The question on the lips of most Israelis these days is: "Who are you voting for?" Unlike previous elections, the answer is not a foregone conclusion. Many are asking, in fact, whether it's worthwhile marking the holiday which traditionally accompanies elections in Israel with a vote at all. What, they are asking, are we voting for?
Economically, the country is, on the whole, stable. Yet there is a great deal of resentment that the reforms promised in response to the massive demonstrations of a year or so ago have not materialised. "The people demand justice!" the banners declared. What they have received is unfulfilled promises or watered-down laws. True, there is now free education from the age of three, which saves many people a tidy sum. But it doesn't begin to touch the problem of housing or the unequal distribution of social obligations and benefits (like going to the army or having a job), or of myriad other issues brought up last summer from the tents of Tel Aviv.
Politically, things look rather bleak. Israel has rarely been so isolated on the international stage, even among its traditional friends. The vote for the Palestinians at the United Nations may be only "symbolic", as the Foreign Ministry would have it, but this makes it no less potent. Having failed to settle on solutions of its own, Israel is likely to be pressured into accepting decisions not of its own making, or becoming more isolated.
At the centre of this is the Prime Minister. When Benjamin Netanyahu phoned former Chief of Staff Amnon Lipkin-Shahak before his death last month, Lipkin-Shahak urged Bibi to "have the strength, wisdom and courage to make the right decisions".
In fact, Netanyahu seems to be in competition with such great nay-sayers as the late Yitzhak Shamir. He has so far failed to carry out the many reforms he has promised. His ability to talk himself out of any commitment is his main achievement. In his speeches (and speaking to the nation is one area where he has spectacularly failed), he shows a great deal of passion. But if he has courage, it is the courage of other people's convictions, the more extreme the better.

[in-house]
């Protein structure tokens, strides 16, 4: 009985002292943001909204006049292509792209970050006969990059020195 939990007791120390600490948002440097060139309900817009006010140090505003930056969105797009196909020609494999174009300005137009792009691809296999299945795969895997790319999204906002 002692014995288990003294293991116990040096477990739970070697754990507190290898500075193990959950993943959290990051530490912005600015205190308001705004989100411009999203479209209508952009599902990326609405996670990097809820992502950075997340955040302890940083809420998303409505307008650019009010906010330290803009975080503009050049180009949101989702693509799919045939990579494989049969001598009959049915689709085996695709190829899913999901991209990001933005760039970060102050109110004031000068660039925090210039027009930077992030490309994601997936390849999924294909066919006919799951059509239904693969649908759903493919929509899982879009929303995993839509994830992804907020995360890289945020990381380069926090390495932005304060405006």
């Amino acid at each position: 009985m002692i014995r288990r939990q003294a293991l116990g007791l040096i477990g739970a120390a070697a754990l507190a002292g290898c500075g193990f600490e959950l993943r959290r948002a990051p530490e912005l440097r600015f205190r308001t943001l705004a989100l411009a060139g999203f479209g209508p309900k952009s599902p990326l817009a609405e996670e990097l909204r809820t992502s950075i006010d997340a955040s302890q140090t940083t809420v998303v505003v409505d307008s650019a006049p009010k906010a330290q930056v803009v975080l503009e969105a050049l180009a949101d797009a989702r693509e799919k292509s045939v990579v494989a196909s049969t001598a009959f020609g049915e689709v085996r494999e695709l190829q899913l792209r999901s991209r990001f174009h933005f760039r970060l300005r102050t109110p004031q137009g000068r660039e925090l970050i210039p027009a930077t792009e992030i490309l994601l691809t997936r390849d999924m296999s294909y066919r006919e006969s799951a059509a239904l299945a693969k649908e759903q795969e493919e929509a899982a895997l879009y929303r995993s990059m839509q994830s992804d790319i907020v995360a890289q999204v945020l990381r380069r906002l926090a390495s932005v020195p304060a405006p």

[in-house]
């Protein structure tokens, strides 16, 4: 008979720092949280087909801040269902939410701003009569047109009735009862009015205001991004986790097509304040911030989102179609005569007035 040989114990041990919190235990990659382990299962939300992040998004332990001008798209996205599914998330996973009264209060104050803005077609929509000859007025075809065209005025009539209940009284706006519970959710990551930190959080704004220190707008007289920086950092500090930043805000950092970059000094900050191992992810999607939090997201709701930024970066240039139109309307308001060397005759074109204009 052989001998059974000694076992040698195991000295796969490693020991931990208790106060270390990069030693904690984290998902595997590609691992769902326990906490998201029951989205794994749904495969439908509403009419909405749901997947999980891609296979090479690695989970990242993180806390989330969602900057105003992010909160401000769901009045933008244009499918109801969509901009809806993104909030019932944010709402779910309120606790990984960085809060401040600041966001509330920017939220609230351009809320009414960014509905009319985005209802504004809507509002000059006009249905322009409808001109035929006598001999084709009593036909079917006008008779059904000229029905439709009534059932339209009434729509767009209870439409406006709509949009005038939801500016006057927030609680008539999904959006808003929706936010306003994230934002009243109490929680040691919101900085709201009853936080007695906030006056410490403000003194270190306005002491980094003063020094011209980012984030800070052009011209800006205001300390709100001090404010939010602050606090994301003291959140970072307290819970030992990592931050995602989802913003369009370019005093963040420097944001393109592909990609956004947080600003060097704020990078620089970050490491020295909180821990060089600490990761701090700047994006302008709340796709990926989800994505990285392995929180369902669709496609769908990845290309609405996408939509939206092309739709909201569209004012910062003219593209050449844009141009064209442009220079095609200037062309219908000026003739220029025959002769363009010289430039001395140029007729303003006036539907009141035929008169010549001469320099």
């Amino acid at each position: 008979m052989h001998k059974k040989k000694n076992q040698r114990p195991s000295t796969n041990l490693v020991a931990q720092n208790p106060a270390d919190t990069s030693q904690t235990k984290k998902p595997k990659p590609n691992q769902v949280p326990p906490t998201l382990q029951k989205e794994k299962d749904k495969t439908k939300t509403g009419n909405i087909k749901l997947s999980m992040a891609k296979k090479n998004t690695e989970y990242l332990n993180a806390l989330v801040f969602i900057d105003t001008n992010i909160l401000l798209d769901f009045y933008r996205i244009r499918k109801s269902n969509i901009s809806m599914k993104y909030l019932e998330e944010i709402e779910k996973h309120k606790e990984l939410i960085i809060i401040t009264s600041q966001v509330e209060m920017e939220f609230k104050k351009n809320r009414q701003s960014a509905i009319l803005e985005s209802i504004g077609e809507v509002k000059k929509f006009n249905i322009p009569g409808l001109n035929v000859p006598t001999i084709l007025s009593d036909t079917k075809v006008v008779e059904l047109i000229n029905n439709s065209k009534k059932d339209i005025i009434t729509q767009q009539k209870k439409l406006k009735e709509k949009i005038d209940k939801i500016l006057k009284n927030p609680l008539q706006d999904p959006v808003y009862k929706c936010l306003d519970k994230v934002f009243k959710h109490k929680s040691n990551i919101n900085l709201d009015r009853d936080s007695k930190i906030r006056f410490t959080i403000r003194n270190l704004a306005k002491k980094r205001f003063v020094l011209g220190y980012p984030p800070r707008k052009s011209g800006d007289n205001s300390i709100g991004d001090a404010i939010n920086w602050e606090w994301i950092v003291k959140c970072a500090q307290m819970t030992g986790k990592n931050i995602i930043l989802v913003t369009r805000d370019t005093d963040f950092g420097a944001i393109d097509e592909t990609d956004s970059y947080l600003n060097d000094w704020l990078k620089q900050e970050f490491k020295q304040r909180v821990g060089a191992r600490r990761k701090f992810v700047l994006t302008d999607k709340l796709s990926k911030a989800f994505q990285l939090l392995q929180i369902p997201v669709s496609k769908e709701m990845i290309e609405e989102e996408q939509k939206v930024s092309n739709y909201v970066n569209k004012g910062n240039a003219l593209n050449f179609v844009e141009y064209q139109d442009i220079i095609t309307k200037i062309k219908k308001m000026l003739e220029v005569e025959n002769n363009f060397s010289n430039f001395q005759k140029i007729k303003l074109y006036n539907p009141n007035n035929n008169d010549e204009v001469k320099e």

The extremist views of his two major partners -Yisrael Beitenu and the Charedi parties - balance each other out and do nothing to disturb Netanyahu's world-view, thus allowing him to keep his ship of state stable.
What of his opponents - Tzipi Livni, or Yair Lapid? At the moment, they seem disparate and badly organised, certainly not prepared to take on the prime minister. Their message is indistinct. Worse, the leader of the Labour Party, Shelly Yachimovich, announced that Labour "is not a leftist party and never was," a strange position to take when your party is running on a left-leaning ticket.
Only the rejuvenated Jewish Home Party under Naftali Bennett's leadership has caused Netanyahu to erupt in anger. The furore was over Bennett's comments implying that soldiers would not be wrong to disobey orders over evacuating settlements.
The remark was taken out of context. Since Bennett was himself a respected army commander (he is now in hi-tech), it is unlikely that he would tell soldiers to disobey the hierarchy. He was, he says, just stating his view. But the incident tells us Netanyahu's real fear - here is someone espousing apparently the same views as his own but with the backing of religious conviction.
The immediate effect of the furore was an increase in support for Jewish Home. What with this, and the allegations dogging Bibi's political partner Avigdor Lieberman, things look less than certain for the Prime Minister.
It is no surprise that many people - perhaps more than ever - feel that Israel has reached a dead end, that its leaders are running around like the proverbial headless chicken, and that there is no point in voting if the same bankrupt policies are to be pursued in the future. So the biggest challenge to Israel's democratic system is to see whether people can be bothered to vote at all.